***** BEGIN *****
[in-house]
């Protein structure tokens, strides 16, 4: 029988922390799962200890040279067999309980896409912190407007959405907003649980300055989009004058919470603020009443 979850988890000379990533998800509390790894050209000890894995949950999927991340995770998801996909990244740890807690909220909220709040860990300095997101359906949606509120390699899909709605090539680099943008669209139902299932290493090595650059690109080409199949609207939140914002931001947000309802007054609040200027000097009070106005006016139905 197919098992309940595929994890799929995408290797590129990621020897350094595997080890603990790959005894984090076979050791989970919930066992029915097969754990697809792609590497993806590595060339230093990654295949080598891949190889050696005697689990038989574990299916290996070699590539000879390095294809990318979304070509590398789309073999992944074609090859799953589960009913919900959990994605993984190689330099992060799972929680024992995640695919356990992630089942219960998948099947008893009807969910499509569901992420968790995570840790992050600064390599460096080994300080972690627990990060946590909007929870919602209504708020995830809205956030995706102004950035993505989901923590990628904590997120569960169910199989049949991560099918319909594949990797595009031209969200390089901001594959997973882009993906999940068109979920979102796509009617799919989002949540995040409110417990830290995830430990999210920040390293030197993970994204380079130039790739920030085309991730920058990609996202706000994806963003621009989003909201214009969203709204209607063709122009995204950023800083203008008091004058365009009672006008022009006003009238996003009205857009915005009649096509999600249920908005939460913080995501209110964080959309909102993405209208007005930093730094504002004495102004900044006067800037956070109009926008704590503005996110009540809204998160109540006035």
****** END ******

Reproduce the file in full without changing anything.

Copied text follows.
[in-house]
């Protein structure tokens, strides 16, 4: 029988922390799962200890040279067999309980896409912190407007959405907003649980300055989009004058919470603020009443 979850988890000379990533998800509390790894050209000890894995949950999927991340995770998801996909990244740890807690909220909220709040860990300095997101359906949606509120390699899909709605090539680099943008669209139902299932290493090595650059690109080409199949609207939140914002931001947000309802007054609040200027000097009070106005006016139905 197919098992309940595929994890799929995408290797590129990621020897350094595997080890603990790959005894984090076979050791989970919930066992029915097969754990697809792609590497993806590595060339230093990654295949080598891949190889050696005697689990038989574990299916290996070699590539000879390095294809990318979304070509590398789309073999992944074609090859799953589960009913919900959990994605993984190689330099992060799972929680024992995640695919356990992630089942219960998948099947008893009807969910499509569901992420968790995570840790992050600064390599460096080994300080972690627990990060946590909007929870919602209504708020995830809205956030995706102004950035993505989901923590990628904590997120569960169910199989049949991560099918319909594949990797595009031209969200390089901001594959997973882009993906999940068109979920979102796509009617799919989002949540995040409110417990830290995830430990999210920040390293030197993970994204380079130039790739920030085309991730920058990609996202706000994806963003621009989003909201214009969203709204209607063709122009995204950023800083203008008091004058365009009672006008022009006003009238996003009205857009915005009649096509999600249920908005939460913080995501209110964080959309909102993405209208007005930093730094504002004495102004900044006067800037956070109009926008704590503005996110009540809204998160109540006035």